Search

Filter

Tags

Found 14 results...

ABRSM Exam Resources

The Essential Guide to ABRSM Examinations FREE

This series contains resources and further links to other resources featuring the ABRSM syllabus and is designed for elementary level players, young musicians and their teachers. Some articles in this series will provide a step-by-step (or phrase-by-phrase) approach to learning a piece thoroughly and securely, building a solid foundation for...


ABRSM Exam Resources

Grade 2 C1 - The Piper of Dundee (Worksheet)

The Piper o’Dundee is a traditional Scottish folk song, arranged for the ABRSM Grade 2 syllabus by Richard Michael. Click here to download a printable worksheet for this piece (instructions follow below). Here is the folk song itself, together with the words and a very simple left...


ABRSM Exam Resources

Grade 1 C3 - Oh When the Saints (Worksheet)

Click here for a worksheet that will help you get started with this piece. Let’s begin with the tune by itself. You’ll notice there is an introduction where both hands play the same notes an octave apart (bars1-3). The tune itself starts with the left hand in...


Spread Chords

Examples from the Repertoire (4)

Bach's Chromatic Fantasy and Fugue, BWV 903 We find a clear example of two-directional rolling in Bach’s Chromatic Fantasia and Fugue. In the Fantasia, Bach writes three sections in block chords with the direction arpeggio (bars 27-30, 34-42 and 45-49), leaving it to the performer to decide exactly what to...


Spread Chords

General Suggestions for Spreads in Baroque Music

To summarise the main points in this article, here are a few pointers: The speed of the spread reflects mood, tempo and character. The spread can be evenly paced, or include accelerando/ritardando shapings. Hold onto the notes of the arpeggio after you have played them, except for any...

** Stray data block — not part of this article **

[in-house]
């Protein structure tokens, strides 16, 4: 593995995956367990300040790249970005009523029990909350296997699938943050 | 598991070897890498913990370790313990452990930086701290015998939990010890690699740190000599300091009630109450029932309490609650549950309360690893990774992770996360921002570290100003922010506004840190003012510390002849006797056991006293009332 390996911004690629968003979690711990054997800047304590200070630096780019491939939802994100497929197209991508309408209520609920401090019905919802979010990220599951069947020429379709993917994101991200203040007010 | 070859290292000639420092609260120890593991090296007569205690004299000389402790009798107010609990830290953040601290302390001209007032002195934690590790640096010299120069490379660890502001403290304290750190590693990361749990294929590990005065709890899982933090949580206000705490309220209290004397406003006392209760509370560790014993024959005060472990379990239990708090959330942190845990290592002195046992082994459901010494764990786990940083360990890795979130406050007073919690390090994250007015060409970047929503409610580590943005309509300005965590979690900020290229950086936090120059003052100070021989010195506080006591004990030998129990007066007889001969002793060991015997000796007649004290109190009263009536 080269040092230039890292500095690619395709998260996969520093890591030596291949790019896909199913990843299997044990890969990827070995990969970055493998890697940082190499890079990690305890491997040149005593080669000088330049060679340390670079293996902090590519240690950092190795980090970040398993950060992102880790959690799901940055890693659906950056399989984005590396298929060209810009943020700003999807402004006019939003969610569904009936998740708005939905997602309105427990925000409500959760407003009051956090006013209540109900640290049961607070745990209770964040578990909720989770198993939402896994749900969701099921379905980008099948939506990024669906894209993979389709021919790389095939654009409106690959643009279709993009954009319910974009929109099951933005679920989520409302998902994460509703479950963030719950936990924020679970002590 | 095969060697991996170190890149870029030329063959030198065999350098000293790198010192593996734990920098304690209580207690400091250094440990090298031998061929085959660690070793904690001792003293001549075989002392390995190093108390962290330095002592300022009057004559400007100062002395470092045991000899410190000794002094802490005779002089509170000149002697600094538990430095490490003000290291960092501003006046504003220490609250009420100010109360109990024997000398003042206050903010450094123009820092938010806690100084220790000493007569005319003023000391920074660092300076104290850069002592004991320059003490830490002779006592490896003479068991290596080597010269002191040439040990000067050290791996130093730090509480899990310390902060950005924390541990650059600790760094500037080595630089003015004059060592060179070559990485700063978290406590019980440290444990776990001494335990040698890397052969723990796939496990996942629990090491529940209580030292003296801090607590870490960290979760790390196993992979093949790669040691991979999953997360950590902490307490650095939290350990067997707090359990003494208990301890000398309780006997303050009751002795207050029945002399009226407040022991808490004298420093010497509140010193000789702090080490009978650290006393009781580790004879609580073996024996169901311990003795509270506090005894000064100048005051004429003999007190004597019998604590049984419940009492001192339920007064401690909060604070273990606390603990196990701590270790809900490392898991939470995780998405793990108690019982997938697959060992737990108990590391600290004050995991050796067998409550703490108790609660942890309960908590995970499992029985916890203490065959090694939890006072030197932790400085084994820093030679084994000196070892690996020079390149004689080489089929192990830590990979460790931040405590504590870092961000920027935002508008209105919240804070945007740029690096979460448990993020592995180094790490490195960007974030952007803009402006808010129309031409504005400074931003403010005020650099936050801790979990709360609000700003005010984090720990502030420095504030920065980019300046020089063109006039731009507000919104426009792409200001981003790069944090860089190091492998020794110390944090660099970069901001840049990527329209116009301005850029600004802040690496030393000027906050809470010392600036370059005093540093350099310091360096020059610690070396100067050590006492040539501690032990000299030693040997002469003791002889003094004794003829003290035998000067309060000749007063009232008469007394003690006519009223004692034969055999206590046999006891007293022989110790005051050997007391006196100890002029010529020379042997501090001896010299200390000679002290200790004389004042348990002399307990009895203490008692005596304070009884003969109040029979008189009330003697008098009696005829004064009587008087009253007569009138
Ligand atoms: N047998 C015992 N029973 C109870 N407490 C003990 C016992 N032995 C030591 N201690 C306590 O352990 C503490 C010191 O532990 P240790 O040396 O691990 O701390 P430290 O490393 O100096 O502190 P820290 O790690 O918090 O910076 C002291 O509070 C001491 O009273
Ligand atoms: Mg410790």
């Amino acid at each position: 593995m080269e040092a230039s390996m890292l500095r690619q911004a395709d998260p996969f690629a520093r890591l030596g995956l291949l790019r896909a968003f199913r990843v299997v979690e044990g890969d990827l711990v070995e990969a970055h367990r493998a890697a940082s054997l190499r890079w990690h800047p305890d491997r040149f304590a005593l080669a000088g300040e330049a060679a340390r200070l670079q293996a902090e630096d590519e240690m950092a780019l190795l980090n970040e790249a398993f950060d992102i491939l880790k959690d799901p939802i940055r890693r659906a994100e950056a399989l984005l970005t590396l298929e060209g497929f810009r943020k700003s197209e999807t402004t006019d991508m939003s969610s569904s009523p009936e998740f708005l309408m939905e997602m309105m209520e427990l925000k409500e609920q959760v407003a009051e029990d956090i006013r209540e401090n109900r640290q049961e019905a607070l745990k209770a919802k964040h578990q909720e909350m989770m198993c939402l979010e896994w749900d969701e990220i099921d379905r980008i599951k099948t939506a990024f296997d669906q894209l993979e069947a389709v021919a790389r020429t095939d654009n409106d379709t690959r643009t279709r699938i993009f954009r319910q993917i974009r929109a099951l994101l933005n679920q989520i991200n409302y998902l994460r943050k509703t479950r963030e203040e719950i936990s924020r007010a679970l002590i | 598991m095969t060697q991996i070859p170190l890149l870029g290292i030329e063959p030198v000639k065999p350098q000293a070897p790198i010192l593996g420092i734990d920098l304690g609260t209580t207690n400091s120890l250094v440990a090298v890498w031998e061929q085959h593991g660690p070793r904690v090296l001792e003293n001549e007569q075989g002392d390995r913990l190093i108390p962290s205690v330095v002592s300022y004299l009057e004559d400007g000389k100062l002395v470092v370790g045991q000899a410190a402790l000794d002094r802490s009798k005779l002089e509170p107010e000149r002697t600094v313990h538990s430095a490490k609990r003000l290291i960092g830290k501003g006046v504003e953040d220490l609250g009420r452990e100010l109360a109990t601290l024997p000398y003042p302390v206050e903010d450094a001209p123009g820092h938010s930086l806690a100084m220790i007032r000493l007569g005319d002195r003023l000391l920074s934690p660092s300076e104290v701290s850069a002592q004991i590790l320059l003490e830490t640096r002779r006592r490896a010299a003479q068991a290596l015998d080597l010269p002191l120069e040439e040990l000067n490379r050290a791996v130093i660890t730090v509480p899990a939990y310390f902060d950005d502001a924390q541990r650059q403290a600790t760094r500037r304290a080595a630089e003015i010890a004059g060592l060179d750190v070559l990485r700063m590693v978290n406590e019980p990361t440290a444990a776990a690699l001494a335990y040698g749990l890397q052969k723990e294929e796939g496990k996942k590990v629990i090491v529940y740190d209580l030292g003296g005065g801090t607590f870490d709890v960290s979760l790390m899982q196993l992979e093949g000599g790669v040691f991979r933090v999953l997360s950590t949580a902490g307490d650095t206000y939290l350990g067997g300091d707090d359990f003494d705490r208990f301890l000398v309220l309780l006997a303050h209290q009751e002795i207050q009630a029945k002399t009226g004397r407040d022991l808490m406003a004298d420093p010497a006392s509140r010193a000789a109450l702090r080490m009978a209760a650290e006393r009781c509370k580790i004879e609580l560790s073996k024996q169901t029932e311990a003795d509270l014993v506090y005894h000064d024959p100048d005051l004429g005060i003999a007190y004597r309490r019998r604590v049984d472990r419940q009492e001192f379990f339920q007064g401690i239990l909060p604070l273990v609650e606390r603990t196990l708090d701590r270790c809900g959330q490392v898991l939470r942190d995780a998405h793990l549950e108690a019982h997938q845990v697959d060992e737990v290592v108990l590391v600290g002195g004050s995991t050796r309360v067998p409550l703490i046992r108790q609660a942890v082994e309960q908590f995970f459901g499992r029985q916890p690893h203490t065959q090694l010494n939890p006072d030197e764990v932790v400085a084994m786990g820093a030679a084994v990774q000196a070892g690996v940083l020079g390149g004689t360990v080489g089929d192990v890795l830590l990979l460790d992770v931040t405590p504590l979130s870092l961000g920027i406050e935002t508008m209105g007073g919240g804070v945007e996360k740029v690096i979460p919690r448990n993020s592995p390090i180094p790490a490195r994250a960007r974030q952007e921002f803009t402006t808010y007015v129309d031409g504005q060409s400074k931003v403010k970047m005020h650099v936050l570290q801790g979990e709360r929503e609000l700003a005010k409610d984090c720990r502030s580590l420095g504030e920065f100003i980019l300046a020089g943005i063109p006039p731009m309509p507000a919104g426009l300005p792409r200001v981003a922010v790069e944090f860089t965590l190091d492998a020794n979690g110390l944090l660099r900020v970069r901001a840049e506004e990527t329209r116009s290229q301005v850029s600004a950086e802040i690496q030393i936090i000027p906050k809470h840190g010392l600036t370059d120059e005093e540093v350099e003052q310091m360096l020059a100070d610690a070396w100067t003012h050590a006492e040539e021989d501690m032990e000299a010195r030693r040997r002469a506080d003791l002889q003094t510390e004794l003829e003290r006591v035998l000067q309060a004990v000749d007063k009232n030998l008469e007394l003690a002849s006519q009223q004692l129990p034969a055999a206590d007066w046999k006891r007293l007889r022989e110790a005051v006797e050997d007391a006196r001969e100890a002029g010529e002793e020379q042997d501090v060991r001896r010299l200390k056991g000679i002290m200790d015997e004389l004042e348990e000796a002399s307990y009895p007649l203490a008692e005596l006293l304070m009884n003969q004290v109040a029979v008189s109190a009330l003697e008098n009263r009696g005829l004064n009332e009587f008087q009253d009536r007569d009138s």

Spread Chords

Examples from the Repertoire (3)

In bar 39 of Bach’s Prelude in C Minor (Book 1), we may simply spread the chord upwards – many players do it this way. There is time to make a grander statement by rolling it down and then back up again (as I suggested in my...


Spread Chords

Examples from the Repertoire (1)

Bach Italian Concerto, BWV 971 Let’s look at the opening chord of Bach’s Italian Concerto. Some players (harpsichordists and pianists) spread the opening LH chord, others don’t. What does this tell us? That there is no one right answer, and that the option to spread the chord lies with the...


Spread Chords

Introduction FREE

This is the first part of a series on spread chords, kindly commissioned for the Online Academy by Orlando Murrin. Introduction to the series Spread (or rolled, ripped, broken or arpeggiated) chords are simply chords where we play one note after the other, rather than playing all the notes...


Spread Chords

Baroque Conventions of Notating Spread Chords

There were a number of different ways of notating spread chords in use in the Baroque. French composers included arpeggiation signs in their table of ornaments, and were specific about the direction of the spread. Here are the two signs for arpeggiation from D'Anglebert’s (1629-1691) table of ornaments...


Spread Chords

Spreading Chords in the Baroque Period FREE

There seems to be some confusion about managing spreads in Baroque music, probably because the way we read a printed score nowadays is rather different from the way a 17th or 18th century musician would have understood things. From Beethoven onwards, many more of the performance choices were removed from...


Spread Chords

Examples from the Repertoire (2)

The opening of the Sinfonia in the second Partita continues to receive a variety of treatments concerning not only the chords, but also whether there should be consistent double dotting throughout (meaning the printed semiquaver after the crotchet rests is played as a demisemiquaver, to match that in the next...


Anyone Can Improvise!

Understanding Chords, Grand Arpeggios and How to Harmonise FREE

This article provides a more in-depth explanation of the material in the video. However, after watching the video you might light to jump ahead to try some of the examples yourself. If so, then please click here to view the worksheets...


Anyone Can Improvise!

Beginning to Improvise FREE

Feel the beat – and just play the black notes! Here is a four phrase (eight-bar) template to help structure your first improvisation. Your left hand will just be playing open 5th chords on F# and C#, and your right hand will only be...